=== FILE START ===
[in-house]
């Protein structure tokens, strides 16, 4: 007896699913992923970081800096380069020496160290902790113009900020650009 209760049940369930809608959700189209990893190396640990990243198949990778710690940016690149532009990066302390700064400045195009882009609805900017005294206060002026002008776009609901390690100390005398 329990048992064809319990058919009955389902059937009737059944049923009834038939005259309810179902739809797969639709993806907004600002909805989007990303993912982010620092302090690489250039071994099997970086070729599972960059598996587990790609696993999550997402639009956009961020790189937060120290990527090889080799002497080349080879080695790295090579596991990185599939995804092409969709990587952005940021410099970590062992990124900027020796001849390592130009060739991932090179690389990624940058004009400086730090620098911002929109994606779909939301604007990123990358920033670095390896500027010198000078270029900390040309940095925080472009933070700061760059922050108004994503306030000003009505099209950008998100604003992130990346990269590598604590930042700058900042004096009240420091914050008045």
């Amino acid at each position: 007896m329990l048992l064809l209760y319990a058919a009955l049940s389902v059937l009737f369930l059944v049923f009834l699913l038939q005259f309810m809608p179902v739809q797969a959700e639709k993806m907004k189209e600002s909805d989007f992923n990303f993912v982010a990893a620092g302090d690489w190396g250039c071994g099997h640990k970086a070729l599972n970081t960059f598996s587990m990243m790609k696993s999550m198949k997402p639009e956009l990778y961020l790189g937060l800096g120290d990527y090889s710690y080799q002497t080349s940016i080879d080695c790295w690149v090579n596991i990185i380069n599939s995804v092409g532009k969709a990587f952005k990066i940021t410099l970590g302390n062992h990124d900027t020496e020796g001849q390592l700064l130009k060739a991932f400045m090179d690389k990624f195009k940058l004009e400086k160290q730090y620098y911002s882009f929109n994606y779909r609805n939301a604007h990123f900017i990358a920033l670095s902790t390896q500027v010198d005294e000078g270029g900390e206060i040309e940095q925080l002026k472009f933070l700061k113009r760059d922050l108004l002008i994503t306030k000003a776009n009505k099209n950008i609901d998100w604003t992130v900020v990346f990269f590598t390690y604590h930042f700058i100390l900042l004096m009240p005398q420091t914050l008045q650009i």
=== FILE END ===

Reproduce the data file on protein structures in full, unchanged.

[in-house]
């Protein structure tokens, strides 16, 4: 007896699913992923970081800096380069020496160290902790113009900020650009 209760049940369930809608959700189209990893190396640990990243198949990778710690940016690149532009990066302390700064400045195009882009609805900017005294206060002026002008776009609901390690100390005398 329990048992064809319990058919009955389902059937009737059944049923009834038939005259309810179902739809797969639709993806907004600002909805989007990303993912982010620092302090690489250039071994099997970086070729599972960059598996587990790609696993999550997402639009956009961020790189937060120290990527090889080799002497080349080879080695790295090579596991990185599939995804092409969709990587952005940021410099970590062992990124900027020796001849390592130009060739991932090179690389990624940058004009400086730090620098911002929109994606779909939301604007990123990358920033670095390896500027010198000078270029900390040309940095925080472009933070700061760059922050108004994503306030000003009505099209950008998100604003992130990346990269590598604590930042700058900042004096009240420091914050008045």
């Amino acid at each position: 007896m329990l048992l064809l209760y319990a058919a009955l049940s389902v059937l009737f369930l059944v049923f009834l699913l038939q005259f309810m809608p179902v739809q797969a959700e639709k993806m907004k189209e600002s909805d989007f992923n990303f993912v982010a990893a620092g302090d690489w190396g250039c071994g099997h640990k970086a070729l599972n970081t960059f598996s587990m990243m790609k696993s999550m198949k997402p639009e956009l990778y961020l790189g937060l800096g120290d990527y090889s710690y080799q002497t080349s940016i080879d080695c790295w690149v090579n596991i990185i380069n599939s995804v092409g532009k969709a990587f952005k990066i940021t410099l970590g302390n062992h990124d900027t020496e020796g001849q390592l700064l130009k060739a991932f400045m090179d690389k990624f195009k940058l004009e400086k160290q730090y620098y911002s882009f929109n994606y779909r609805n939301a604007h990123f900017i990358a920033l670095s902790t390896q500027v010198d005294e000078g270029g900390e206060i040309e940095q925080l002026k472009f933070l700061k113009r760059d922050l108004l002008i994503t306030k000003a776009n009505k099209n950008i609901d998100w604003t992130v900020v990346f990269f590598t390690y604590h930042f700058i100390l900042l004096m009240p005398q420091t914050l008045q650009i």